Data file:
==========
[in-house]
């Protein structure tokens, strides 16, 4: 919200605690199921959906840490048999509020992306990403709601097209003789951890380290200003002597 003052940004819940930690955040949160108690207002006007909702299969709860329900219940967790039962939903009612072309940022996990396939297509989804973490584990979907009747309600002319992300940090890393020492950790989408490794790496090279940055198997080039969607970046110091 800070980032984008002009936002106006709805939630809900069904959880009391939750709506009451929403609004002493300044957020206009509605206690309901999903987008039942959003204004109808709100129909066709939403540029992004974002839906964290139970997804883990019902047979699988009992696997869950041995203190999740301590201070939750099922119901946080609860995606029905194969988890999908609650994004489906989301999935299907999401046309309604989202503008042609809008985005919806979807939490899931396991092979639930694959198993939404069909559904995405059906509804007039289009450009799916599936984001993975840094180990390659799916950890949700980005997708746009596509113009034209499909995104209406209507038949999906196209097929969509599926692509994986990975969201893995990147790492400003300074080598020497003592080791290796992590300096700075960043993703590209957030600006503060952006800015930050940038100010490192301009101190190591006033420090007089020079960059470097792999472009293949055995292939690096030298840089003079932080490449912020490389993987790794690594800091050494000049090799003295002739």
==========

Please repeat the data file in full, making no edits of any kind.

[in-house]
């Protein structure tokens, strides 16, 4: 919200605690199921959906840490048999509020992306990403709601097209003789951890380290200003002597 003052940004819940930690955040949160108690207002006007909702299969709860329900219940967790039962939903009612072309940022996990396939297509989804973490584990979907009747309600002319992300940090890393020492950790989408490794790496090279940055198997080039969607970046110091 800070980032984008002009936002106006709805939630809900069904959880009391939750709506009451929403609004002493300044957020206009509605206690309901999903987008039942959003204004109808709100129909066709939403540029992004974002839906964290139970997804883990019902047979699988009992696997869950041995203190999740301590201070939750099922119901946080609860995606029905194969988890999908609650994004489906989301999935299907999401046309309604989202503008042609809008985005919806979807939490899931396991092979639930694959198993939404069909559904995405059906509804007039289009450009799916599936984001993975840094180990390659799916950890949700980005997708746009596509113009034209499909995104209406209507038949999906196209097929969509599926692509994986990975969201893995990147790492400003300074080598020497003592080791290796992590300096700075960043993703590209957030600006503060952006800015930050940038100010490192301009101190190591006033420090007089020079960059470097792999472009293949055995292939690096030298840089003079932080490449912020490389993987790794690594800091050494000049090799003295002739």